12 inches to the foot. 12 pennies to the shilling. 12 months in the year. 12 hours in the day. 360 degrees in a circle and 360 days in the year more or less. It all points to a centrally organised system and one I imagine based in the middle east and inherited from the Sumerians and others.
2.722 feet is 32.66 inches. This falls out oddly if computed in Sumerian inches to 49.49. But if we divide it by 50 we obtain .653 inches. Using 2.72 feet we obtain .652 inches or the Akkadian inch that Knight and Butler were using. Fifty of the .66 inches gives 2.75 feet. The long and the short of the argument is that the Sumerian inch is directly related to both the English system and to Thom’s Megalithic Yard.
It's obvious that stone circles were built by professional stone circle builders.
The site consists of two large stone circles located on an artificially flattened plateau on the left bank of the Oyu River, a tributary of the Yoneshiro River in northeastern Akita Prefecture. The site was discovered in 1931, with detailed archaeological excavations taking place in 1946, and in 1951-1952.
The larger circle, named the “Manza” circle has a diameter of 46 meters, and is the largest stone circle found in Japan. A number of reconstructions of Jomon period dwellings have been built around the site. The slightly smaller circle, named the “Nonakado” circle, is 42 meters in diameter and is located around 90 meters away, separated from the “Manza” circle by Akita Prefectural Route 66. Each circle is made from rounded river stones brought from another river approximately 7 kilometers away. Each circle in concentric, with and inner and an outer ring separated by an open strip approximately 8 meters wide. Each circle contains smaller clusters of stone, including standing stones surrounded by elongated stones in a radiating orientation, forming a sundial which points toward the sunset on the summer solstice and allows for calculation of the winter solstice, the vernal equinox and the sun’s movements
hvered wrote: The Middle East does not have anything like the profusion of stone circles found in Britain. Israel has one known stone circle, part of a submerged Neolithic village near Atlit south of Haifa, and there's one stone circle in the Golan Heights in Syria.
Archaeologists in Jordan have taken high-resolution aerial images of 11 ancient "Big Circles," all but one of which are around 400 meters (1,312 feet) in diameter.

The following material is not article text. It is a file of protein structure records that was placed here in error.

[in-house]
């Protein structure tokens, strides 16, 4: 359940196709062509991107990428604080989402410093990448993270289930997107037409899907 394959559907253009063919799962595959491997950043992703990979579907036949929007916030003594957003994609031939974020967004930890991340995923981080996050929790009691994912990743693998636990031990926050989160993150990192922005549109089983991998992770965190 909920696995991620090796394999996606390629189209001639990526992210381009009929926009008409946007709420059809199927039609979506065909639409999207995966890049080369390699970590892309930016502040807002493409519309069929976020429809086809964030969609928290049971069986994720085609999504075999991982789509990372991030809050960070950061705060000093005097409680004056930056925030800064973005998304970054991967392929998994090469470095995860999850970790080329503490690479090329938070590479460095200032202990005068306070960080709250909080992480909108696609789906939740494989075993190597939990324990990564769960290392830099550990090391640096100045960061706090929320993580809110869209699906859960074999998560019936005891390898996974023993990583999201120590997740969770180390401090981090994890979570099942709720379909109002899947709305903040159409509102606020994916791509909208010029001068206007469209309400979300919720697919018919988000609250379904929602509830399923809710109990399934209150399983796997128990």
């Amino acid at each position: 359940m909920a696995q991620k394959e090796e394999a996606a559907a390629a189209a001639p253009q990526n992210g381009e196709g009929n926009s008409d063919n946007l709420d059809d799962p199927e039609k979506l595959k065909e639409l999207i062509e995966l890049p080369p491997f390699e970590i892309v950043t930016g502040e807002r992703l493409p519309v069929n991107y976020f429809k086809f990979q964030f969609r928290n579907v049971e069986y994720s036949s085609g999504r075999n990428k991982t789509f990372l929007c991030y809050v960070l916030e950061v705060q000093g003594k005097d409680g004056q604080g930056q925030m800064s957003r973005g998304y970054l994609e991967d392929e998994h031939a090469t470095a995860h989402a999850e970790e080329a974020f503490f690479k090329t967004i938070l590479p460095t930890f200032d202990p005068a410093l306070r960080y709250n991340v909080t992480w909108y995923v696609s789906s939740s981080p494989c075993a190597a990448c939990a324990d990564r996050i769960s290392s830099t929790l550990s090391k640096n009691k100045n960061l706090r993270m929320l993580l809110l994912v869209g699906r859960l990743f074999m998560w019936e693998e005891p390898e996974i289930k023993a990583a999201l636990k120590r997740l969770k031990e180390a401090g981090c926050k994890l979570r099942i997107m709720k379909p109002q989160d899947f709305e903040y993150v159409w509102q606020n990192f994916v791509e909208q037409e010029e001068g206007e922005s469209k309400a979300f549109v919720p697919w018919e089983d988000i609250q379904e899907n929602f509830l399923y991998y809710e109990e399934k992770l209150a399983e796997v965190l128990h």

Once they said to Honi the Circle-Drawer, "Pray that rain may fall.". He answered, "Go out and bring in the Passover ovens [made of clay] that they be not softened." He prayed, but the rain did not fall. What did he do? He drew a circle and stood within it and said before God, "O Lord of the world, your children have turned their faces to me, for I am like a son of the house before you. I swear by your great name that I will not stir from here until you have pity on your children." Rain began falling drop by drop. He said, "Not for such rain have I prayed, but for rain that will fill the cisterns, pits, and caverns." It began to rain with violence. He said, "Not for such rain have I prayed, but for rain of goodwill, blessing, and graciousness." Then it rained in moderation, until the Israelites had to go up from Jerusalem to the Temple Mount because of the rain. They went to him and said, "Just as you prayed for the rain to come, so pray that it may go away!" He replied, "Go and see if the Stone of the Strayers has disappeared." Simeon ben Shetah sent to him, saying, "Had you not been Honi I would have pronounced a ban against you! But what shall I do to you? You importune God and he performs your will, like a son that importunes his father he performs his will. Of you the Scripture says, 'Let your father and your mother be glad, and let her that bore you rejoice.' "
King Solomon is said to have built his famous temple in Jerusalem on a site that was already a Canaanite sacred sanctuary, which involved the Melchizedek priesthood. In the bible, we are told that Solomon adopted many Canaanite customs (and got into trouble for it with the orthodox Jews). These included sacred springs, mountain top and cave sanctuaries, and megalithic stone circles called Gilgal. While that term applied to any stone circle on Canaan, the Hebrews used it for one specific town that had the most important circle of them all, said to be about two kilometres north of Jericho, where Saul was crowned as the first King of the Jews.
“..Elijah took twelve stones..and built an altar … and he made a trench about the altar, as great as would contain two measures of seed, … and he filled the trench with water.”
“Jacob’s descendants kept the stone as a sacred national treasure until, when the Israel nation fell, its guardians fled with it to Ireland. There for nearly a thousand years the Kings of Ireland were crowned while seated on it. It was then taken to Scotland and used for the same purpose until Edward I took it to Westminster.”
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